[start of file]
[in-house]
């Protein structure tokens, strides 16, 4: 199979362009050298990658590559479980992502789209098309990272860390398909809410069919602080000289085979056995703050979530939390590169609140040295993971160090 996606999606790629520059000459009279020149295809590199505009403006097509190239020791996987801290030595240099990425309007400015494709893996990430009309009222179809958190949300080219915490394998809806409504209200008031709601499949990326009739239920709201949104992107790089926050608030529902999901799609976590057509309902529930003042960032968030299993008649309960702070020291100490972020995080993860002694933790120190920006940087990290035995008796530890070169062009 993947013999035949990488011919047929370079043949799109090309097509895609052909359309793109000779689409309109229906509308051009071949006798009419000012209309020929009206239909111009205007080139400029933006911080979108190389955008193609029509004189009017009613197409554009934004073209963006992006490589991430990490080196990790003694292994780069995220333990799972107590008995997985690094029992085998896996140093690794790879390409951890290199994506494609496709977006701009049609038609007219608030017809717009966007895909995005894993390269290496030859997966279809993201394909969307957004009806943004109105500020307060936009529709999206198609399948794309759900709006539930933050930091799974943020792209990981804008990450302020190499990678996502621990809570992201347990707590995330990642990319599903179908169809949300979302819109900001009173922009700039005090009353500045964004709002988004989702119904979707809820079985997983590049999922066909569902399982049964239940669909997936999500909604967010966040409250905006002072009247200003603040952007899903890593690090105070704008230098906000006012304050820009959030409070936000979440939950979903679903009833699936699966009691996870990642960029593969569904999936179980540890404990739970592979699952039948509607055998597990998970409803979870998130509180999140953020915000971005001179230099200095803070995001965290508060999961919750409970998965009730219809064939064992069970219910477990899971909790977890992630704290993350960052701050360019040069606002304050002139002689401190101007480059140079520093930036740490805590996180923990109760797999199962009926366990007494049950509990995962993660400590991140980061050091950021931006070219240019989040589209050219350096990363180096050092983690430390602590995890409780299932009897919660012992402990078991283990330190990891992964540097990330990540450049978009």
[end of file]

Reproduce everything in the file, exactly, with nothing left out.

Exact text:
[in-house]
């Protein structure tokens, strides 16, 4: 199979362009050298990658590559479980992502789209098309990272860390398909809410069919602080000289085979056995703050979530939390590169609140040295993971160090 996606999606790629520059000459009279020149295809590199505009403006097509190239020791996987801290030595240099990425309007400015494709893996990430009309009222179809958190949300080219915490394998809806409504209200008031709601499949990326009739239920709201949104992107790089926050608030529902999901799609976590057509309902529930003042960032968030299993008649309960702070020291100490972020995080993860002694933790120190920006940087990290035995008796530890070169062009 993947013999035949990488011919047929370079043949799109090309097509895609052909359309793109000779689409309109229906509308051009071949006798009419000012209309020929009206239909111009205007080139400029933006911080979108190389955008193609029509004189009017009613197409554009934004073209963006992006490589991430990490080196990790003694292994780069995220333990799972107590008995997985690094029992085998896996140093690794790879390409951890290199994506494609496709977006701009049609038609007219608030017809717009966007895909995005894993390269290496030859997966279809993201394909969307957004009806943004109105500020307060936009529709999206198609399948794309759900709006539930933050930091799974943020792209990981804008990450302020190499990678996502621990809570992201347990707590995330990642990319599903179908169809949300979302819109900001009173922009700039005090009353500045964004709002988004989702119904979707809820079985997983590049999922066909569902399982049964239940669909997936999500909604967010966040409250905006002072009247200003603040952007899903890593690090105070704008230098906000006012304050820009959030409070936000979440939950979903679903009833699936699966009691996870990642960029593969569904999936179980540890404990739970592979699952039948509607055998597990998970409803979870998130509180999140953020915000971005001179230099200095803070995001965290508060999961919750409970998965009730219809064939064992069970219910477990899971909790977890992630704290993350960052701050360019040069606002304050002139002689401190101007480059140079520093930036740490805590996180923990109760797999199962009926366990007494049950509990995962993660400590991140980061050091950021931006070219240019989040589209050219350096990363180096050092983690430390602590995890409780299932009897919660012992402990078991283990330190990891992964540097990330990540450049978009």